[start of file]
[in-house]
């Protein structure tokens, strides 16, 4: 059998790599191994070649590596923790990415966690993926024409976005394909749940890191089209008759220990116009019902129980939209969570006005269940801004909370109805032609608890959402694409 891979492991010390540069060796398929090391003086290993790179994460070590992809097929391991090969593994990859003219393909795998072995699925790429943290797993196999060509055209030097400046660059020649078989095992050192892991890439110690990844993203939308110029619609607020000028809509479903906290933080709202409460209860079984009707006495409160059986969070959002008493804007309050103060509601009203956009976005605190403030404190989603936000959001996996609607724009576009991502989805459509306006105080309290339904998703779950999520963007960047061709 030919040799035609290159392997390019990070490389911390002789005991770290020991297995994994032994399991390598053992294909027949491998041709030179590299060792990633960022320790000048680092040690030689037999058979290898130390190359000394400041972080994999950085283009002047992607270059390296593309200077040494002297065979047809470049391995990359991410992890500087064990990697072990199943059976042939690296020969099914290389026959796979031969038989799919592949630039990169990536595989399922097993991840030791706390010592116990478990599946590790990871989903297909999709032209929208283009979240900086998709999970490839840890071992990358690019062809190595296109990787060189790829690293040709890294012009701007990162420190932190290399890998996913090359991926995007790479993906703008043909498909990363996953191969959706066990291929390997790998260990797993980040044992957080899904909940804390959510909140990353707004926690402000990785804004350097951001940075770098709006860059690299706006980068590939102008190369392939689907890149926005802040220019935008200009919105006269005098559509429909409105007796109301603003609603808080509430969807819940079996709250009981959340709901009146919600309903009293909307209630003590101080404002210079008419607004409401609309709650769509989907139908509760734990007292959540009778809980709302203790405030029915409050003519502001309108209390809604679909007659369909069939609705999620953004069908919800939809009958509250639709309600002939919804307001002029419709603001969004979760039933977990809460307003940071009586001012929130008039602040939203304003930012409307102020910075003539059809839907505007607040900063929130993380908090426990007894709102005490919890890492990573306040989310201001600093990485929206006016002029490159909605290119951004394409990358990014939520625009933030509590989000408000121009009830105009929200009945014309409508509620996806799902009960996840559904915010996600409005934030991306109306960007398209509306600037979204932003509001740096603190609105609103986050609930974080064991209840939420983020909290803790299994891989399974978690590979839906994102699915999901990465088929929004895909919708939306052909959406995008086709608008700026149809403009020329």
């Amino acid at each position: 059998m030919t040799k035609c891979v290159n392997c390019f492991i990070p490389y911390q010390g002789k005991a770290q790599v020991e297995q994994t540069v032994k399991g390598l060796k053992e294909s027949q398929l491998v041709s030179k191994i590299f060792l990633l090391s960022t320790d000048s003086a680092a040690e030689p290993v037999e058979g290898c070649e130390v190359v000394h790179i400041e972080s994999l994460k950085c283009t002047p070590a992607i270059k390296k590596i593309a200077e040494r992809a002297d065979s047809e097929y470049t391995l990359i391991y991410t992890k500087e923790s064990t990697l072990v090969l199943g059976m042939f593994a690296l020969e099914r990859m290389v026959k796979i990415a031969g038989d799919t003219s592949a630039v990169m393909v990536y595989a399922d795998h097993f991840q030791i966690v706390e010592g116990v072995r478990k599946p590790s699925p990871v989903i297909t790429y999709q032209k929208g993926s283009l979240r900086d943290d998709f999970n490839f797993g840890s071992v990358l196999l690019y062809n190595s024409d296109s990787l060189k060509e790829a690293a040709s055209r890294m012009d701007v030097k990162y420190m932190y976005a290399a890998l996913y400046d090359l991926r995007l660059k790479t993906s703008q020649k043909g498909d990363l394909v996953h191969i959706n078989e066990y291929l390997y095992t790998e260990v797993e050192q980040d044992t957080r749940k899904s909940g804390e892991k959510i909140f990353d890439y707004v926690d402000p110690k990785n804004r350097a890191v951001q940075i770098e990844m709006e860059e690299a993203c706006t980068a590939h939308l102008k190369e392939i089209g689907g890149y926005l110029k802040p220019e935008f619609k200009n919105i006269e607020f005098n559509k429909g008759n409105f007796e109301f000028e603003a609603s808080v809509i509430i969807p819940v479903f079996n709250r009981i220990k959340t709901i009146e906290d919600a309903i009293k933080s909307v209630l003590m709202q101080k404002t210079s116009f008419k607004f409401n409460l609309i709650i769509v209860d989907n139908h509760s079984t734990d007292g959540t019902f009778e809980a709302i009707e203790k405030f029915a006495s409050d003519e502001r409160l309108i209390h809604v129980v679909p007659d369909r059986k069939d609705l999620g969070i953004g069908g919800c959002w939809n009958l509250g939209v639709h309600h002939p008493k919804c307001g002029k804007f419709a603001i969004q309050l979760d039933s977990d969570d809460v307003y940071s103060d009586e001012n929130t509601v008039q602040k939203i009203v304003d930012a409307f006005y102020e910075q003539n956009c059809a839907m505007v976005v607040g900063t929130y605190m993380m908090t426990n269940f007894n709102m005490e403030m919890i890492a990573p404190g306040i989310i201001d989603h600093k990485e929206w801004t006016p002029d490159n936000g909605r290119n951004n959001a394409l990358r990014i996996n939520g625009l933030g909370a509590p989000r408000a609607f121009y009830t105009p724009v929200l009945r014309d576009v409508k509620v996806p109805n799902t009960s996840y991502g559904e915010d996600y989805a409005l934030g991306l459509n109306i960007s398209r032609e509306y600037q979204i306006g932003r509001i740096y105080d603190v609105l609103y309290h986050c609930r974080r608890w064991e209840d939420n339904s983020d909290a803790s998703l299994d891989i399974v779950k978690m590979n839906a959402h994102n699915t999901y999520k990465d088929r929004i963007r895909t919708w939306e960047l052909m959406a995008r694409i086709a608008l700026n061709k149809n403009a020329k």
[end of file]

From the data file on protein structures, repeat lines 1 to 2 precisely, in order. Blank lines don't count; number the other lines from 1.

[in-house]
């Protein structure tokens, strides 16, 4: 059998790599191994070649590596923790990415966690993926024409976005394909749940890191089209008759220990116009019902129980939209969570006005269940801004909370109805032609608890959402694409 891979492991010390540069060796398929090391003086290993790179994460070590992809097929391991090969593994990859003219393909795998072995699925790429943290797993196999060509055209030097400046660059020649078989095992050192892991890439110690990844993203939308110029619609607020000028809509479903906290933080709202409460209860079984009707006495409160059986969070959002008493804007309050103060509601009203956009976005605190403030404190989603936000959001996996609607724009576009991502989805459509306006105080309290339904998703779950999520963007960047061709 030919040799035609290159392997390019990070490389911390002789005991770290020991297995994994032994399991390598053992294909027949491998041709030179590299060792990633960022320790000048680092040690030689037999058979290898130390190359000394400041972080994999950085283009002047992607270059390296593309200077040494002297065979047809470049391995990359991410992890500087064990990697072990199943059976042939690296020969099914290389026959796979031969038989799919592949630039990169990536595989399922097993991840030791706390010592116990478990599946590790990871989903297909999709032209929208283009979240900086998709999970490839840890071992990358690019062809190595296109990787060189790829690293040709890294012009701007990162420190932190290399890998996913090359991926995007790479993906703008043909498909990363996953191969959706066990291929390997790998260990797993980040044992957080899904909940804390959510909140990353707004926690402000990785804004350097951001940075770098709006860059690299706006980068590939102008190369392939689907890149926005802040220019935008200009919105006269005098559509429909409105007796109301603003609603808080509430969807819940079996709250009981959340709901009146919600309903009293909307209630003590101080404002210079008419607004409401609309709650769509989907139908509760734990007292959540009778809980709302203790405030029915409050003519502001309108209390809604679909007659369909069939609705999620953004069908919800939809009958509250639709309600002939919804307001002029419709603001969004979760039933977990809460307003940071009586001012929130008039602040939203304003930012409307102020910075003539059809839907505007607040900063929130993380908090426990007894709102005490919890890492990573306040989310201001600093990485929206006016002029490159909605290119951004394409990358990014939520625009933030509590989000408000121009009830105009929200009945014309409508509620996806799902009960996840559904915010996600409005934030991306109306960007398209509306600037979204932003509001740096603190609105609103986050609930974080064991209840939420983020909290803790299994891989399974978690590979839906994102699915999901990465088929929004895909919708939306052909959406995008086709608008700026149809403009020329």